Look up at the sky


On a chilly autumn evening of clear skies, Science Oxford’s “Space Supremo” Ian Griffin guided a keen audience to some of the wonders found in Oxford’s night sky.

The evening started with a skygazing crash course, where Ian used photographs from his Oxfordshire backyard to show that basic skygazing is easy and available to anyone.

A veteran stargazer with a PhD in astronomy from University College London, Ian explained the great variety of phenomena one could see in the night sky.

“There is always something interesting going on in the sky,” he said.

“Often people see something they don’t understand, but once they learn what it is they have seen, they think it’s rather interesting.”

Ian recommended beginning skygazers to use a good pair of binoculars rather than cheap telescopes, as binoculars are more versatile and less expensive.

“Astronomy is not something you need to have really technical things to enjoy,” he said.

The audience made impressed comments as Ian showed pictures of planets, halos, sunsets and eclipses.

The eager Science Oxford staff then ushered the audience out of the warm and bright facilities and on to nearby South Park in Headington.

People carefully crossed first the street and then the pitch-black field to gather around a circle of telescopes aimed at various exciting sights, the most popular of which offered a razor-sharp view of Jupiter and four of its moons.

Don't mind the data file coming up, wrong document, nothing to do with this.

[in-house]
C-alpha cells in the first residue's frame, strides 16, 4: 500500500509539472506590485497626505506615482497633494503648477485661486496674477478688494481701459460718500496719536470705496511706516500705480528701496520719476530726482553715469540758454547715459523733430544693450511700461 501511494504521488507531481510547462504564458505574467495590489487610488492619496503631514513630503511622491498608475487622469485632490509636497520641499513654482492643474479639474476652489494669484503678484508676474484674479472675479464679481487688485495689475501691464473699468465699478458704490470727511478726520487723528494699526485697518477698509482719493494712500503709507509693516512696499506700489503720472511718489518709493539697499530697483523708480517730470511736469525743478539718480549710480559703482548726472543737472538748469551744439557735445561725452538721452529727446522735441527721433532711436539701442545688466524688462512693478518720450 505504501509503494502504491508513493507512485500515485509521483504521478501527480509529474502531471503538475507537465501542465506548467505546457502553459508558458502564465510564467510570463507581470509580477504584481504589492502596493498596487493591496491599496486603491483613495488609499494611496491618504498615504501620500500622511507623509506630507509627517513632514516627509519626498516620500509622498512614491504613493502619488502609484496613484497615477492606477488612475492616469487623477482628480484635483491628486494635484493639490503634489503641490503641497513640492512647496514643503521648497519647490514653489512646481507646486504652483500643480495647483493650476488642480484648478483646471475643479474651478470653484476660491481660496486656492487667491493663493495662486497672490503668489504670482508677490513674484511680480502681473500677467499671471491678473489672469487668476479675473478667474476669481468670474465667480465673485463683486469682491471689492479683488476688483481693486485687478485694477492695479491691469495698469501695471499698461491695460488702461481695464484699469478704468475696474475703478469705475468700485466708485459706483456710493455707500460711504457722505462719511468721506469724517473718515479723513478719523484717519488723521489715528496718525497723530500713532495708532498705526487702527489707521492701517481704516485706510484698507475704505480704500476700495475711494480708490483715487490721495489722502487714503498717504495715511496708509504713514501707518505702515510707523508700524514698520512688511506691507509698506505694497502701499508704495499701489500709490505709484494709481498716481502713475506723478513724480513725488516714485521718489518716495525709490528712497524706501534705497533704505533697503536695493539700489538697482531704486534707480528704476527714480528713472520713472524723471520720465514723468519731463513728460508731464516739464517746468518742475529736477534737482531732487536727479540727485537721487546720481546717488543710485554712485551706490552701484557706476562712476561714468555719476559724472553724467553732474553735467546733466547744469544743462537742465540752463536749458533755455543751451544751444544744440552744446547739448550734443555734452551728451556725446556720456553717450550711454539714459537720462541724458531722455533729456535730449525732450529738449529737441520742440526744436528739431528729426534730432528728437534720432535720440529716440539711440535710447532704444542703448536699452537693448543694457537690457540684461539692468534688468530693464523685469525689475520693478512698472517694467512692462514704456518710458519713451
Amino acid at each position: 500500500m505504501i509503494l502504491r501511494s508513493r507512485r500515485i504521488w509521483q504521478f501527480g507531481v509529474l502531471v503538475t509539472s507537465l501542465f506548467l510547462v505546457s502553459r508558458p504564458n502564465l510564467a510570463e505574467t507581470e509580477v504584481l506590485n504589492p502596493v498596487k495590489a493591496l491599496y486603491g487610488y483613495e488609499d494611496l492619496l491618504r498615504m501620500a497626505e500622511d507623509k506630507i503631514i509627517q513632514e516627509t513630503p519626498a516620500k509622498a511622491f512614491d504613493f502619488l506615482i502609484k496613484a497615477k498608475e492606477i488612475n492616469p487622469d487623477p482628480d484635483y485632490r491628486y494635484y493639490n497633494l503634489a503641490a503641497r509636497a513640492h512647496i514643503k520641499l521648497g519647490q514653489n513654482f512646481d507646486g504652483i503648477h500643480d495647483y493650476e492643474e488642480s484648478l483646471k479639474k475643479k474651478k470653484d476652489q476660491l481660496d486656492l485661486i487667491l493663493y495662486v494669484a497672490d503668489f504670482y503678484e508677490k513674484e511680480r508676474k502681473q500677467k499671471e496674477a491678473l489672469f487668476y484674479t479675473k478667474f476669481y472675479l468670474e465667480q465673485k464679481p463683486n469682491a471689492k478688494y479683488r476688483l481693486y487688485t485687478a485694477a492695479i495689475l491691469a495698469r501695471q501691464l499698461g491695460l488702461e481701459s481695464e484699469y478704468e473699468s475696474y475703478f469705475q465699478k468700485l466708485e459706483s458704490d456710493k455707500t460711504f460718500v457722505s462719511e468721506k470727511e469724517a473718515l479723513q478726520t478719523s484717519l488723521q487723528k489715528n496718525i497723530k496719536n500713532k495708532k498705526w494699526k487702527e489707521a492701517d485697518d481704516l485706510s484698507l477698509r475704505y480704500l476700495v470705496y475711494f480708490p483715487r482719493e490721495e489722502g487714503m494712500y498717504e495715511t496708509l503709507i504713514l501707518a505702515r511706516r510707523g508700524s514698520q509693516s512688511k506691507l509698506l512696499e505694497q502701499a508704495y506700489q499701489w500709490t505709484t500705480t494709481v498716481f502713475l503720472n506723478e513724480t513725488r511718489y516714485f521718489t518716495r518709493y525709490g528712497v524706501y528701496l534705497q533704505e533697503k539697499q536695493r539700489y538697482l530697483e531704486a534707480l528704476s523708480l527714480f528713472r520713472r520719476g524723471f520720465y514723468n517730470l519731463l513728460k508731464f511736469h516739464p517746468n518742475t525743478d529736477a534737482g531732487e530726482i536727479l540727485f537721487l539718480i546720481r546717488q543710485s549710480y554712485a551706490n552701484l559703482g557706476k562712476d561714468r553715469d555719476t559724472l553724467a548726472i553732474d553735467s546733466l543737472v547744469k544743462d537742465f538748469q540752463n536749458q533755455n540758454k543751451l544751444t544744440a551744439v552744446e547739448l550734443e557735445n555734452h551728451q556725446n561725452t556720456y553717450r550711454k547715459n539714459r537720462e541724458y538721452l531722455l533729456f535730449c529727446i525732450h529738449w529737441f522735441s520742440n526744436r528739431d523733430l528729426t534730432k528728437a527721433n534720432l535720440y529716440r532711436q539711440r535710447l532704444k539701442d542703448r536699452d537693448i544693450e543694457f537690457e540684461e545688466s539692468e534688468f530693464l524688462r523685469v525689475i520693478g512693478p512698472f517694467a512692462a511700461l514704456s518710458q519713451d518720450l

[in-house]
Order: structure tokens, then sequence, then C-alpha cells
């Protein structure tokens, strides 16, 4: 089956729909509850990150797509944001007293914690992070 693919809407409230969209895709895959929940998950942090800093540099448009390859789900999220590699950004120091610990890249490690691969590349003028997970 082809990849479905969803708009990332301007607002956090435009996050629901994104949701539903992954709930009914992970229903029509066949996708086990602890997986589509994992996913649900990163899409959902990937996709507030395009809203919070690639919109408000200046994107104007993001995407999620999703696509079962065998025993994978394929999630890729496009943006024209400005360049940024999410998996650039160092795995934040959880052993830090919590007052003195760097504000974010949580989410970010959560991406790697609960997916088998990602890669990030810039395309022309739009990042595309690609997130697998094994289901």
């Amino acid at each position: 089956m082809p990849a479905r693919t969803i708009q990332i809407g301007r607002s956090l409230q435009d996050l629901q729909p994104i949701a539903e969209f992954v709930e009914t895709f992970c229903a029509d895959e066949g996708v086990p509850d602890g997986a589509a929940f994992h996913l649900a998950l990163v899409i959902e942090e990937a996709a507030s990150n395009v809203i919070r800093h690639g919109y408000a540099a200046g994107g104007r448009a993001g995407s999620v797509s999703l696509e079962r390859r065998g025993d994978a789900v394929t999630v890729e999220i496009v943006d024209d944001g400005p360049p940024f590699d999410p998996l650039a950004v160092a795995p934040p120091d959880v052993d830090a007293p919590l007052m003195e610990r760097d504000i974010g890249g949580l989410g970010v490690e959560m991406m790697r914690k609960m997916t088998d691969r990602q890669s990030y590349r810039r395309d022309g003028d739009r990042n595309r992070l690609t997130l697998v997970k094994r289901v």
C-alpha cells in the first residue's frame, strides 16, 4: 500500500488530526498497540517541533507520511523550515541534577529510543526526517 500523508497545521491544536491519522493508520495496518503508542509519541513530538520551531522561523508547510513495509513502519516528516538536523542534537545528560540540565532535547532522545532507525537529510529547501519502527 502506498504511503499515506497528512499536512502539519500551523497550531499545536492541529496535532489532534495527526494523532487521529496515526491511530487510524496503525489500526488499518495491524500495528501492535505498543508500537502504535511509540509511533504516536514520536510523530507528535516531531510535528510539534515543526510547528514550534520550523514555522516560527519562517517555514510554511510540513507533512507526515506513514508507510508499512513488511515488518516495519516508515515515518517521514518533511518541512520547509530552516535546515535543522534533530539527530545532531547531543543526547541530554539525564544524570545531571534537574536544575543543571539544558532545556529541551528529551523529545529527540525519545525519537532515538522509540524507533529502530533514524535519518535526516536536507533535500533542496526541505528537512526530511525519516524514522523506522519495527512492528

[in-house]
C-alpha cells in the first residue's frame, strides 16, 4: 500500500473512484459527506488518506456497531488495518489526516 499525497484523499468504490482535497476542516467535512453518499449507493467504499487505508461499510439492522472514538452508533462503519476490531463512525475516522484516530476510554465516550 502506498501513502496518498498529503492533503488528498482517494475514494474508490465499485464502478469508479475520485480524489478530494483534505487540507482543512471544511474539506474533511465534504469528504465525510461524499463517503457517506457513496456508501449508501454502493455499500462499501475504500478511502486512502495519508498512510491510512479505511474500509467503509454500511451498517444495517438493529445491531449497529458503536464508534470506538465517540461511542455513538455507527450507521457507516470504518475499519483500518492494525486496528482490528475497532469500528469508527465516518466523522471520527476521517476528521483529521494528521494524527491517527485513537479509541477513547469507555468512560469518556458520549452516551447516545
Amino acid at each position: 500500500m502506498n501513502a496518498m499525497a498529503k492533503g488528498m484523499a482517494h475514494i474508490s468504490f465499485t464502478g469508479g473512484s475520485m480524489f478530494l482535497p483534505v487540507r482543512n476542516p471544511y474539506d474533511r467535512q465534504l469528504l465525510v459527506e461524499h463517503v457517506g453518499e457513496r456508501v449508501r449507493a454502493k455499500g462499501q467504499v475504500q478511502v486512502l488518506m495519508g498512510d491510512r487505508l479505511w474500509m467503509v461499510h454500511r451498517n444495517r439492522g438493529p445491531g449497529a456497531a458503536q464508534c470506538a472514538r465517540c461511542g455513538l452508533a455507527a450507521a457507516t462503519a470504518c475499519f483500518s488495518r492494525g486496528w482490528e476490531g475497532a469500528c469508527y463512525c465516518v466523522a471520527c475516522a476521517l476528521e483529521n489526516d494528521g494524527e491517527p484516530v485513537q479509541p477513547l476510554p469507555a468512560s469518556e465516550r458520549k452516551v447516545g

With the aid of the long, shimmering “ruler”, produced in the cold evening air by Ian’s laser pointer, Ian went on to point out well-known stars such as Vega and Polaris as well as star constellations such as Lyra and the Plough.

Ian happily answered questions from the curious audience, many of which were surprised by the number of stars visible from so close to the city.

Before long, a spectator spotted two satellites shooting across the sky, and alert members of the audience soon realized the two satellites, while in reality likely to be many miles apart, looked as if they headed straight towards each other.

A collective sigh in relief followed as the two satellites met and carried on their voyages unharmed.

“I don’t think I’ve ever seen anything quite like that before,” Ian said, smiling.

Eventually, the Science Oxford staff had to return the equipment, and the audience broke up from an informative evening full of visual wonders.